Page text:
James Arnett has been a senior partner in a major Canadian law firm in Toronto and Washington, DC, CEO of a major public company based in Montreal and Chair of an Ontario public utility. He has advised the Government of Canada and the Premier of Ontario. He was born and raised in Winnipeg and graduated from the University of Manitoba and Harvard Law School. He lives with his wife, Alix, in Toronto. This is his first work of fiction.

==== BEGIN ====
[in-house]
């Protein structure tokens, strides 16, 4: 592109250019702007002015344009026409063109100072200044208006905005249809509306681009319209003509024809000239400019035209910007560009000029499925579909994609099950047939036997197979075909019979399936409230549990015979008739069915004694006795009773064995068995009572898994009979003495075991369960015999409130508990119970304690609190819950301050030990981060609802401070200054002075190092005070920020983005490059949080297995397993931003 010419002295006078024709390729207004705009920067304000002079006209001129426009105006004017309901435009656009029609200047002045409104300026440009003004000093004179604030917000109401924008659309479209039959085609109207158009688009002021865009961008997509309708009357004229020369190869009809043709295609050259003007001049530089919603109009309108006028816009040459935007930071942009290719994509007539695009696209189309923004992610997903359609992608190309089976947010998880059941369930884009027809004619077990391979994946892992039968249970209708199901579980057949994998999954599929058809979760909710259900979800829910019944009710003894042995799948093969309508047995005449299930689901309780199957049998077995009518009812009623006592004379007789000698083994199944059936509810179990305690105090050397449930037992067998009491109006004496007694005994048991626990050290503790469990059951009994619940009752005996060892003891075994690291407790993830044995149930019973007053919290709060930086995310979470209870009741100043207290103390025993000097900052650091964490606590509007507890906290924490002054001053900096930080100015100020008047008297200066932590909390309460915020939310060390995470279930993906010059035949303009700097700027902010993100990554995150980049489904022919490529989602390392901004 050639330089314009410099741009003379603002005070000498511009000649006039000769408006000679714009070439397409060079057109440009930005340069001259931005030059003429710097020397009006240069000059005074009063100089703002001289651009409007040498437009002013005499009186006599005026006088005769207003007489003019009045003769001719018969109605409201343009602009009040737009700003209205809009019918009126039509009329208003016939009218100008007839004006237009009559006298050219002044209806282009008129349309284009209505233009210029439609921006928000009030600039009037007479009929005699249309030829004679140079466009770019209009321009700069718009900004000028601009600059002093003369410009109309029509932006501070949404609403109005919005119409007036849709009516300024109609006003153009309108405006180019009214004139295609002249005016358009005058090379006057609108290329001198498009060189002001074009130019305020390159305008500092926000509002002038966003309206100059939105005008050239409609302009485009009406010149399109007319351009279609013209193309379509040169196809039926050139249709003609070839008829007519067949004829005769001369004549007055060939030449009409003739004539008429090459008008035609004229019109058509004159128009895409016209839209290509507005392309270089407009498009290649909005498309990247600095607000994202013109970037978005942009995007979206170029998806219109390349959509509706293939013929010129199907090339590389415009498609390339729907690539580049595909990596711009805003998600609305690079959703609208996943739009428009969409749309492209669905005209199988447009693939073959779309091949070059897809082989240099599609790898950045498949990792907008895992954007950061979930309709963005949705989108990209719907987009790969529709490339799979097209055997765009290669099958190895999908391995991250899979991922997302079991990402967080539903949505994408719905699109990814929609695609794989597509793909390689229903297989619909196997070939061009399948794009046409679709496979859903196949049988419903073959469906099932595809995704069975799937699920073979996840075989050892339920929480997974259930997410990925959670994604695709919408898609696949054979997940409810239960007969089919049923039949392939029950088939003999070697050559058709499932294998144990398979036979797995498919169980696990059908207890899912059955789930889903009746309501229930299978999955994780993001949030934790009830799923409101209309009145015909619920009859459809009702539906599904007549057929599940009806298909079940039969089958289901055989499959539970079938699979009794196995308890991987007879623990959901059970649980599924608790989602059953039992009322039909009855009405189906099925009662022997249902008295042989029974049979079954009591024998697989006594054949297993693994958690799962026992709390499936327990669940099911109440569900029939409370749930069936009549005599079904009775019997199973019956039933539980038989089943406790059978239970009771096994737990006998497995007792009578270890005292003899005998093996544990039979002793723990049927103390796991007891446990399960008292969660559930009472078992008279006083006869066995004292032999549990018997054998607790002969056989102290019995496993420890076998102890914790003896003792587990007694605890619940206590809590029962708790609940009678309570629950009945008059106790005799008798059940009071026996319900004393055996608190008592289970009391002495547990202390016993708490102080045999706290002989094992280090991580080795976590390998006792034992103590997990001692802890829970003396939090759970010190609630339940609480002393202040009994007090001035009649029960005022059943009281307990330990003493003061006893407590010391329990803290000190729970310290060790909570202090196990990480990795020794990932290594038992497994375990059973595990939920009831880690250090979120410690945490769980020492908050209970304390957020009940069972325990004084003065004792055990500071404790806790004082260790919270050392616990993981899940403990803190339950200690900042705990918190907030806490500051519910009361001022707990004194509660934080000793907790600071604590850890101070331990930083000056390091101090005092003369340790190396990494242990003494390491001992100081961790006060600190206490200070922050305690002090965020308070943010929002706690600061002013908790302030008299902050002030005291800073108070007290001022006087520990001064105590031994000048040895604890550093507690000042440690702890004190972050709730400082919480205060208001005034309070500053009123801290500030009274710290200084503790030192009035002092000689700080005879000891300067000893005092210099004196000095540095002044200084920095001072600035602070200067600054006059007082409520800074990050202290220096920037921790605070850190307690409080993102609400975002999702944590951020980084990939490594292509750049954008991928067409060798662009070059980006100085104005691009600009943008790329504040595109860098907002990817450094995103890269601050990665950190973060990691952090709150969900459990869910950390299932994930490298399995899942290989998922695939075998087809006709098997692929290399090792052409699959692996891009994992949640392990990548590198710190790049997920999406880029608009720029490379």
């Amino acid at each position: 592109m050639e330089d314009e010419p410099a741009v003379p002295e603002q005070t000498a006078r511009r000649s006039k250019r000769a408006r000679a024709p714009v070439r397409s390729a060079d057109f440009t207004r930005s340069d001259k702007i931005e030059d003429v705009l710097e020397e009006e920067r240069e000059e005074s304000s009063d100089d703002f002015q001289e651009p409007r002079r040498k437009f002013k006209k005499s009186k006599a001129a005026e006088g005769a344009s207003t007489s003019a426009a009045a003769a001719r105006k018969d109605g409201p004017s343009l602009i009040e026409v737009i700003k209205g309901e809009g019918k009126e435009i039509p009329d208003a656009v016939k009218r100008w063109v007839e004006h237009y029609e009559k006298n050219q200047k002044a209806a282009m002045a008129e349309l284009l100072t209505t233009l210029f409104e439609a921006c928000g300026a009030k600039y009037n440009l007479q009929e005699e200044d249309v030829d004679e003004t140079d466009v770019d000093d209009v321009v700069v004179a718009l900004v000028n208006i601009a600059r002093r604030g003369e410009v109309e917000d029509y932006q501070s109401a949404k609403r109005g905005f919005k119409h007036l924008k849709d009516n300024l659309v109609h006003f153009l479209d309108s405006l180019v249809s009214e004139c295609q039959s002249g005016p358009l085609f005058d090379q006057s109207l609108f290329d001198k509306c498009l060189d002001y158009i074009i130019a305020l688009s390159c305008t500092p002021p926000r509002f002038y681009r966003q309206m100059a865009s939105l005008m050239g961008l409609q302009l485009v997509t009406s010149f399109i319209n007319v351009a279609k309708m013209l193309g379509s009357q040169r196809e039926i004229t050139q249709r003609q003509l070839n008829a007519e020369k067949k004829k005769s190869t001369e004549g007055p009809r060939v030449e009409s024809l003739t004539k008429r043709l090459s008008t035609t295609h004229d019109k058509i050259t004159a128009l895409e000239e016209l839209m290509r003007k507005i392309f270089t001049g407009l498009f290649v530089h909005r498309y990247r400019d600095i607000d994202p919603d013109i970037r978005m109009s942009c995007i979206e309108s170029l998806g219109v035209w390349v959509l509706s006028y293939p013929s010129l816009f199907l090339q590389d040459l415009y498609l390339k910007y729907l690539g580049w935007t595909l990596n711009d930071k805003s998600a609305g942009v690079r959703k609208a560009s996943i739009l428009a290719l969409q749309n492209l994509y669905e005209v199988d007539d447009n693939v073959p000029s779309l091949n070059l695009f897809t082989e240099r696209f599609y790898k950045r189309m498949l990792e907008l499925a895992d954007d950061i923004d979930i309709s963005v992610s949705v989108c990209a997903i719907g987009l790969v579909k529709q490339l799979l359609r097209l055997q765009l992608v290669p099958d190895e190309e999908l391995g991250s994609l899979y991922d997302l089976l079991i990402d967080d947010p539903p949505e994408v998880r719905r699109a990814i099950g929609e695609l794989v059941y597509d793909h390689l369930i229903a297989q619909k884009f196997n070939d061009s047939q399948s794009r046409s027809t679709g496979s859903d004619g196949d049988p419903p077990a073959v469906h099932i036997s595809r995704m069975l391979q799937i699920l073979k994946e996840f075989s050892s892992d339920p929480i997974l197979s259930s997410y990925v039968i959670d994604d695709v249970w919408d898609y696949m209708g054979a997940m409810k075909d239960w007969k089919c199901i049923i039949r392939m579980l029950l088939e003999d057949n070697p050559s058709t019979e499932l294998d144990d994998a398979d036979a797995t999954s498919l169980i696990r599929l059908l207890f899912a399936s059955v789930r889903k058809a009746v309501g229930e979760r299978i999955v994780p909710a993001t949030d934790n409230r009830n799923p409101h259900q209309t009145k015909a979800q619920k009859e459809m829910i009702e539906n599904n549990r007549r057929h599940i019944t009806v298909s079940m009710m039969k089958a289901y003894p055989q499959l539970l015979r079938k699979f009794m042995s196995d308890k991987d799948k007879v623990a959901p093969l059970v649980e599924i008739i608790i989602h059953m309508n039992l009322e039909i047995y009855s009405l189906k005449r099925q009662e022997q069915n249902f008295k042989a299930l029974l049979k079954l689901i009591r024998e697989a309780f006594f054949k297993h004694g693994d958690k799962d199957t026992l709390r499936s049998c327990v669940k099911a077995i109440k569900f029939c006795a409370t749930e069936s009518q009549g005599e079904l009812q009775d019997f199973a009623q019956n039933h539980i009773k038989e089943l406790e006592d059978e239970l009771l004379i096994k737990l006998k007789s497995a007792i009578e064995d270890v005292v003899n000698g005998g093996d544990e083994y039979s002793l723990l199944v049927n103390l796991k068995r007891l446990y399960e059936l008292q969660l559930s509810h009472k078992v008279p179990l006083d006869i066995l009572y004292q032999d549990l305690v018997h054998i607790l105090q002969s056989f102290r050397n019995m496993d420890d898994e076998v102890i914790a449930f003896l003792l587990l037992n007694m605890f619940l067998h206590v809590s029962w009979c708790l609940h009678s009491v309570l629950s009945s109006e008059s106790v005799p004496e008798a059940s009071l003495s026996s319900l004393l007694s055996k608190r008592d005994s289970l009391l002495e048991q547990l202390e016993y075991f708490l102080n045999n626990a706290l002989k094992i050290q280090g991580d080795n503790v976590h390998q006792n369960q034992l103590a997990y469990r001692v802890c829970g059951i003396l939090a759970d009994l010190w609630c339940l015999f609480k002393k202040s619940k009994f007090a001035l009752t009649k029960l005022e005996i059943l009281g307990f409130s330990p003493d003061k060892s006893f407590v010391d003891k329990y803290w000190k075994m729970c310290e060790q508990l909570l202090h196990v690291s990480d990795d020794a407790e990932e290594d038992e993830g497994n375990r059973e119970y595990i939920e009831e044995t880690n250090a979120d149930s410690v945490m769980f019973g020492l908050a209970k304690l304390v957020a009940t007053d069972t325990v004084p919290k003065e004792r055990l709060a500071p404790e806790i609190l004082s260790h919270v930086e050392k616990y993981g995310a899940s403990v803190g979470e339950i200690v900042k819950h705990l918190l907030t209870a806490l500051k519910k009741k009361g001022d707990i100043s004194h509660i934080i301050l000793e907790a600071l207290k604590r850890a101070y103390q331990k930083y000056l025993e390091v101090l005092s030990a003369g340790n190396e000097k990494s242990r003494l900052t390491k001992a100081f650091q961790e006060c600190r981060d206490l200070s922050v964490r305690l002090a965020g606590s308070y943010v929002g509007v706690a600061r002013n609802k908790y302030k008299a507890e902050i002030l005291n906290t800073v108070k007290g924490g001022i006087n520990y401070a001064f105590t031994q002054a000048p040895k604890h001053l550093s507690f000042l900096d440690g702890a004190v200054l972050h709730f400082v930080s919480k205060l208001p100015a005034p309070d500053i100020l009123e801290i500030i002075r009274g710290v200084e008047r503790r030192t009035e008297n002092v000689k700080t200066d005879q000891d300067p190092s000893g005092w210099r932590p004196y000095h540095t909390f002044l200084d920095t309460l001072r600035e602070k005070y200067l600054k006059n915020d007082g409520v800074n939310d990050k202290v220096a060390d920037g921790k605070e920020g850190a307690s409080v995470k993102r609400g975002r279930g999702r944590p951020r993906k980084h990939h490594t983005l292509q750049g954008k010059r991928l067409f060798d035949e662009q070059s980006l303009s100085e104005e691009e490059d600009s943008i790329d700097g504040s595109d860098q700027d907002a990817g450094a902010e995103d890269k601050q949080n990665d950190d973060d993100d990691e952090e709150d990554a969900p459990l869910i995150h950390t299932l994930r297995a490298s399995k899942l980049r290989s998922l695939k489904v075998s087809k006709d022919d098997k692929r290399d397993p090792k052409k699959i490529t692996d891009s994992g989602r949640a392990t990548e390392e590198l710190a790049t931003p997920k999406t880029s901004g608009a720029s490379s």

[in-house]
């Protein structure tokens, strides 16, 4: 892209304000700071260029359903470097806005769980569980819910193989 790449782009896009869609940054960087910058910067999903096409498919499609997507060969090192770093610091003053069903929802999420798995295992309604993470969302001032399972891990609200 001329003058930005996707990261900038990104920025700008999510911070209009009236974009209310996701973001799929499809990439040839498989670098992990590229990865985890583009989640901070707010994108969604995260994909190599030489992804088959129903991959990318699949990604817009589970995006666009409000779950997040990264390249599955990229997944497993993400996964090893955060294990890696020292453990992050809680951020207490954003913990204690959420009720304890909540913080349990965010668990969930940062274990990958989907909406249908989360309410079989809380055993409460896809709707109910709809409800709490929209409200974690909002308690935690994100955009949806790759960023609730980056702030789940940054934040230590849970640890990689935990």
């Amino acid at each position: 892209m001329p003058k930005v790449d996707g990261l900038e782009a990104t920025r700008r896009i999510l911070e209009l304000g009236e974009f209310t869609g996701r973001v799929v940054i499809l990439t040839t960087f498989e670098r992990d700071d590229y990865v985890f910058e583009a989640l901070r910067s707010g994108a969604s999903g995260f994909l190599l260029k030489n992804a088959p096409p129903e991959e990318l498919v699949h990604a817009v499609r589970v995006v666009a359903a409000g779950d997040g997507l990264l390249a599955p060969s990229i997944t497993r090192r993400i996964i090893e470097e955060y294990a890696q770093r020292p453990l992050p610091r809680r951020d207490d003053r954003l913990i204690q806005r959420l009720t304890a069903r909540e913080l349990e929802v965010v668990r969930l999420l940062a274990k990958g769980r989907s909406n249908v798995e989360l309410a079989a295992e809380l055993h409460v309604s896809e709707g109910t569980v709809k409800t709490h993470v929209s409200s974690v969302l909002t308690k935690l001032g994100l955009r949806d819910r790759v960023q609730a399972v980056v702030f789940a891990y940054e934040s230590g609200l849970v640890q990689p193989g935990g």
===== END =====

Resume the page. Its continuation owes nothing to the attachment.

"James Arnett is the author of BEAN FATE, a novel based on a true crime, centered in the village of Bienfait in Saskatchewan, but involving towns in North Dakota as well. It's the story of a prohibition-era murder investigated by a rookie cop." Prairie Public Broadcast, PBS, Fargo North Dakota "Booze, bullets, and famous names wrapped up in a page turner of a book. I could not put it down." Don Newman, Broadcaster and Journalist "BEAN FATE is about the famous Bronfman family who were engaged in rum running during prohibition in the United States, and the notorious murder of a member of their family in the town of Bienfait in 1922. James Arnett has accurately captured the times and vividly described real people and their relationships. BEAN FATE reminded me of reading W.O. Mitchell's "Who Has Seen the Wind," a story of a young boy growing up in Saskatchewan in the 1930s. Arnett's novel paints a picture of the times of Saskatchewan and the high-risk adventures of the Bronfmans and their interaction with the Chicago mafia. It is a story well worth telling and one that is well told." Hon. Marshall Rothstein Former Judge, Supreme Court of Canada "At just over 200 pages, BEAN FATE is a brisk read and feels a bit like a Canadian counterpart to HBO's Boardwalk Empire. Overall, it is well-written, well-researched and quite absorbing." Winnipeg Free Press "1920s Saskatchewan is anything but boring in BEAN FATE, a rollicking good read based on a real-life prohibition-era incident. James Arnett deftly captures the period and its characters, set against the background of a porous Canadian American border and the flow of illegal booze." Bill Waiser, Historian and Author "This book has everything that people like. This should be on Netflix." Sauga 960 AM Radio "James Arnett's first novel is a Saskatchewan true crime story. Bootlegging, corruption, and murder in Saskatchewan's 1920s were the inspiration behind BEAN FATE." Regina Leader-Post